|photo by Anais Nin, from Women Hold Up Half the Sky|
Hay más tiempo que vida.
It has begun. The third novel, that is. I'm about 3500 words in, just beginning chapter 2.
It's been many months since I've written new material for a new project. The next-to-final draft for High Maga was finished last summer, and I spent the fall refining that manuscript and getting it ready for my editors. In November, High Maga went out to beta readers, and most of them returned their comments to me by mid-December. Sometime during the holidays, I sat down to incorporate their edits and shave another 3000 words off the manuscript.
Now High Maga is done, sitting on editor Eric T. Reynolds virtual desk, waiting for his verdict. (It's already been through one editor at Hadley Rille Books; Eric will be the second. I have no doubt he will like what he reads, but will he have more edits? Only time will tell.)
We've tentatively identified a cover artist, though I'll wait until that's reconfirmed before making any announcements. I expect the cover art to be finished sometime over the summer. Then of course, there will be copy editing and countless other nitpicky tasks (like sending the ARCs out for reviews) that stand between us and the official release date in April 2014.
And there will be a lot a lot a lot of marketing activity, including several giveaways that we will set up in various venues during the months leading up to the launch.
I have had so many questions about the release of this second novel, and every time someone asks me "Are you done? When can I get my copy?" it fills my heart with joy. I am so excited that you are so excited!
Of course, there's inevitable disappointment every time I say it will be another year before High Maga is released. It seems such a long time to wait in a world where we've become accustomed to life moving very quickly. It seems such a long time to wait when every moment of every day, dozens of books are being published that are not High Maga.
But if you understand something of the traditional publishing route, which is the one I've chosen with the wonderful small press Hadley Rille Books, a year is actually not that long. And having been through a faster track with Eolyn, where we had about six months between when the manuscript was finalized and when it went to press, I would much rather have a full year to put everything in place and enjoy a successful launch.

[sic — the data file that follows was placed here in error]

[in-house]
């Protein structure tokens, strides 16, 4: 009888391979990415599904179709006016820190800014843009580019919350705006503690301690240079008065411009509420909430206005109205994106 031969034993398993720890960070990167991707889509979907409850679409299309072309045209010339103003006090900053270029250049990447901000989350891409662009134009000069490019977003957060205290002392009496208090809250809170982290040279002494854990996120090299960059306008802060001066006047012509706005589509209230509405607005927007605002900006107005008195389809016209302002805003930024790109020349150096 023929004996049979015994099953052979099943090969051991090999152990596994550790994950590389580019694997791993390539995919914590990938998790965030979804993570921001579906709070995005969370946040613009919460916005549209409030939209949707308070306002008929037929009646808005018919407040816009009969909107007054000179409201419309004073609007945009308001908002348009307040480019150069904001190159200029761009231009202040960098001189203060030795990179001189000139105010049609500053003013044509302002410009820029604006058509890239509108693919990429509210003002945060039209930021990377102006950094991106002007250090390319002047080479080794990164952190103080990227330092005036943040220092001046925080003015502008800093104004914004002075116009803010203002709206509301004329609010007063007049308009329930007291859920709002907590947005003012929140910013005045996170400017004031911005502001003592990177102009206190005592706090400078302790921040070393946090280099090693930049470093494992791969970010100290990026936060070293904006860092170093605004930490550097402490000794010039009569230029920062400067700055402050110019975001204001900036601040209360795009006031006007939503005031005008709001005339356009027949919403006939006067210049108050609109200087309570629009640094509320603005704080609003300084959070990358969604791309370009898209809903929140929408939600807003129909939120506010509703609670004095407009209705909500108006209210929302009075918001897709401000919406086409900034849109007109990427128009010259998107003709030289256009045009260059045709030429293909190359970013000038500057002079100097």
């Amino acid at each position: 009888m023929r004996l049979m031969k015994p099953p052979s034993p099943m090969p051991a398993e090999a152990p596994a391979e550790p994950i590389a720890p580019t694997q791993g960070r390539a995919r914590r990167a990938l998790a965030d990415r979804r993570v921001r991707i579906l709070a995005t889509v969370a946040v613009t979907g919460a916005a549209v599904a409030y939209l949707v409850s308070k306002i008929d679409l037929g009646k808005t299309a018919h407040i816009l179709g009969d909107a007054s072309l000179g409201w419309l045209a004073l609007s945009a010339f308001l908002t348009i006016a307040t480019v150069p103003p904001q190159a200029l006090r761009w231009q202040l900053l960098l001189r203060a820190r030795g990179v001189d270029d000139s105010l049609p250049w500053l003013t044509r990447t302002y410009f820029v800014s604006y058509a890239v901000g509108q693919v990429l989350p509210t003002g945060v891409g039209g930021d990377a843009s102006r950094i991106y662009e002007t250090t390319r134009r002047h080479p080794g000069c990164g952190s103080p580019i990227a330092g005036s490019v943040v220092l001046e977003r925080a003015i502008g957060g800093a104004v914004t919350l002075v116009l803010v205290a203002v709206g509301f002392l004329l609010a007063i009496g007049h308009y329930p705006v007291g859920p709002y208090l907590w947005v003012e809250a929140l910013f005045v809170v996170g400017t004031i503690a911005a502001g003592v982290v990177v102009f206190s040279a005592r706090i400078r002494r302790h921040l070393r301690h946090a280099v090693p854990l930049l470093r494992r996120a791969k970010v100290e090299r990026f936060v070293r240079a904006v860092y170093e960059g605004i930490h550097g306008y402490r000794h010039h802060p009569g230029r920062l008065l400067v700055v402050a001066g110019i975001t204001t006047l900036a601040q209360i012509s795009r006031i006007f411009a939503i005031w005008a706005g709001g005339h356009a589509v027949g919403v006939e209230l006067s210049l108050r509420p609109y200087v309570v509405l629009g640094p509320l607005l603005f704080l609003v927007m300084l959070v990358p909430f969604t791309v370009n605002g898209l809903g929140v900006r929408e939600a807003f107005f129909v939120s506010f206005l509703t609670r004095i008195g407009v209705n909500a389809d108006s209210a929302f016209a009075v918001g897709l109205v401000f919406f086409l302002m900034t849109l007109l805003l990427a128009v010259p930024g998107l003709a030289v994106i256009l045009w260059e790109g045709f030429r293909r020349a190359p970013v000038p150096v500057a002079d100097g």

I'm probably a little old fashioned this way, in my attachment to avoiding the frenzied rush whenever it is in my power to do so. But as I learned during my years in Costa Rica, hay más tiempo que vida. This is a really tough saying to translate; in English, it makes little sense. Partly because of the words, but also because our culture is not as adept at decoupling "life" from "time". Essentially the idea is that time can be 'wasted' because there's an infinite supply of it in the universe. Life cannot. So often, enjoying life involves letting go of time.
It's the journey that matters, not the destination is a saying in English that more or less captures the same idea. I have to remind myself of this often, as a person and a writer.
The journey of publishing a book involves so much more than the release date; it also includes everything leading up to that moment, and everything that comes after it. Even though Eolyn was released in 2011, the journey of publishing her is far from over. And now her sister High Maga is about to embark on that same adventure.
While High Maga prepares her ship to sail, little sister number three is on the way. I have a feeling she's going to be a spritely companion to her two older siblings. After giving myself a nice long break from writing, these first couple of chapters are coming with unusual ease. That's not to say they're perfect -- never perfect in the first draft! But the words and ideas flow with a sense of security that I don't remember feeling when I first started Eolyn and High Maga.
I think this is, in part, because I've allowed myself time. Time to do other things, time to mull over ideas, time to enjoy aspects of my life that are not necessarily related to writing.
Most of all, time to savor the journey.